No, she told me the card offered a 5% rebate on all groceries and gas bought with it...and that you could get either cash back or miles good on any airline. And I thought, well, I have to buy groceries; I have to buy gas. That 5% could be $10-20 a month...which is a couple week's worth of feeding my iTunes Music Store addiction! So, I said, "sure, send it on over."

She double-checked my address first. And even though Chase has my correct address for my primary card, my old address was still attached to this old card. I gave her the new address and a scant two days later I received the card via UPS.

I did the whole call to validate thing, entered a PIN and stuck the little guy in my wallet. It was a little harder than normal to get that sticker telling you to call to validate the card off the card, and it left a lot more sticky glue on than usual. And this should have been my omen.

That evening I went to get gas. I swiped the card, punched in my zip code. No authorization. Tried again. Gave up. Used other card. Actually called the 800 number right then. Discovered the address change I had walked through on the phone didn't really happen. You know, one of those black hole experiences. OK. Did it again.

Next day: had to buy groceries. Swiped the card, entered the PIN. Didn't recognize the PIN. Tried twice, and again had to switch to the other card.

I promptly went home and closed the account and deactivated the card.

Was that too hasty a move? Don't care. They had me, even though I didn't need what they were selling. And then, just as easily, they lost me.

Moral: when you're not necessary it ain't hard to abandon you at the first sign of inconvenience!

Client Browster mentioned in PC World

I mentioned Browster and its Open Design program earlier this month. Today it got picked up by PC World.

More importantly the program is live and ready and waiting for customer input.

Browster's home page

Browster Download

More on the Open Design Program

The Browster Blog (with yours truly as co-author)

PS-I find the comments on the PC World post pretty amusing too.

Monday, January 16, 2006

Carnival of the Capitalists, presented by WordLab

Check out this week's Carnival of the Capitalists. They put all the entires in a nifty little table, allowing you to sort by 4 different criteria...and to see the host's Top 10 by criteria as well. If you're interested in the best writing about business, marketing and economics, this is the Carnival for you.

I don't recall submitting 2 posts, but nonetheless, there they are...my post at HealthyConcerns about the "Wal*Mart bill" and a post from here about blogs as a marketing channel.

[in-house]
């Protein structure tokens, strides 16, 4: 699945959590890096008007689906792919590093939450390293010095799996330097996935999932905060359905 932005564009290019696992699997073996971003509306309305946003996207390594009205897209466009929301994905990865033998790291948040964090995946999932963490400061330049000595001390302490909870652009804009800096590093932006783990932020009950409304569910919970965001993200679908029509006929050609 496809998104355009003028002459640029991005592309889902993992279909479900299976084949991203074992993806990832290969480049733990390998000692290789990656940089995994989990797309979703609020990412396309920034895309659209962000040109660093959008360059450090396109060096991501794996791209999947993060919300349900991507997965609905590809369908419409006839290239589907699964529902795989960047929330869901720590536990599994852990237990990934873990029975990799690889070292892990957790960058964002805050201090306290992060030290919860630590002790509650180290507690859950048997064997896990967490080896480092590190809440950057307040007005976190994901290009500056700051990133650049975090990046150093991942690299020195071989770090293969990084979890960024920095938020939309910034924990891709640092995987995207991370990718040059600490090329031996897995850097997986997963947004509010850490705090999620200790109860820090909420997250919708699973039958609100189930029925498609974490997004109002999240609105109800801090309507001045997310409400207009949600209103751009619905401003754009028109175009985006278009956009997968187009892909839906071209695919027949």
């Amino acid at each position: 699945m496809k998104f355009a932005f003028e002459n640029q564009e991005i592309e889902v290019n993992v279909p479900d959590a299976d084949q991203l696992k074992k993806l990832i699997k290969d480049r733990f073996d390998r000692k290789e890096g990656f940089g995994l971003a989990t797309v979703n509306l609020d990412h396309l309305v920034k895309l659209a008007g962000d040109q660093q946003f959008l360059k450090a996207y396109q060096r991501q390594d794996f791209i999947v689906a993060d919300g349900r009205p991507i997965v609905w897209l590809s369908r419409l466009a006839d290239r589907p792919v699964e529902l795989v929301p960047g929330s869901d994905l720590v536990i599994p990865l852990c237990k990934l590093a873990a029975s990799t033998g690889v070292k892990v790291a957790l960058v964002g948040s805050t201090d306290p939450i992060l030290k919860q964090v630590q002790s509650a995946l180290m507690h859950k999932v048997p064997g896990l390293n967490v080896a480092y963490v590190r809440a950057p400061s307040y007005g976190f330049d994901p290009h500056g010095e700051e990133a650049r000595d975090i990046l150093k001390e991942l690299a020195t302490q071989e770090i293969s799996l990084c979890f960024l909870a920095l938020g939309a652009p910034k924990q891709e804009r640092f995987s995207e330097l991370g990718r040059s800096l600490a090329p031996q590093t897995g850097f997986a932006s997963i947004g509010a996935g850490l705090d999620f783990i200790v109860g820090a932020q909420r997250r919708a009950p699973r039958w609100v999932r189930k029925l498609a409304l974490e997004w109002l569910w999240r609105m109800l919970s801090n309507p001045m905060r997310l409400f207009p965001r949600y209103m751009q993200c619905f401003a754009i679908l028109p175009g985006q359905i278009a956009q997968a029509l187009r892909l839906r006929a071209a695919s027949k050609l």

Sunday, January 15, 2006

Cross-post: Review of Jeremy Wright's Blog Marketing

I post all my reviews of everything I do, read, hear, see on my personal blog, so even though I know that Blog Marketing is of most interest to my Worker Bees readers, the actual review resides here.

Key excerpt:
This is the second book I've read that has purported to be about how to use blogs as a revolutionary new marketing tool. In both cases, as a marketing person, I felt the books would have benefitted from a more accurate title. If you are looking to understand blogs as a general business tool, and to get high level information on all the various ways they can streamline and modernize your business, then this book will be helpful. If you were looking for an in-depth look at how to craft a blog marketing strategy that integrates with your company's existing marketing strategy, and then how to build a tactical plan, and then how to set yourself up to be able to measure how successfully you're executing to plan...then I have yet to read the book that provides that information.

Saturday, January 14, 2006

Does ROI by another name smell as sweet?

I wasn't too fascinated by a discussion a couple of weeks ago about new ways to measure PR ROI. Anything that starts getting into calculations and formulas does tend to make my eyes glaze over. But I have been meaning to blog about Steve Rubel's piece on measurement for blog marketing campaigns for over a week now.

It's a great post.

I personally wouldn't call this a Web 1.0 vs. Web 2.0 measurement discussion. What is happening here is that people are beginning to see the web as the best channel to achieve existing marketing targets and goals that were formerly being achieved via other channels.

And it's more of a Mass vs. Niche discussion.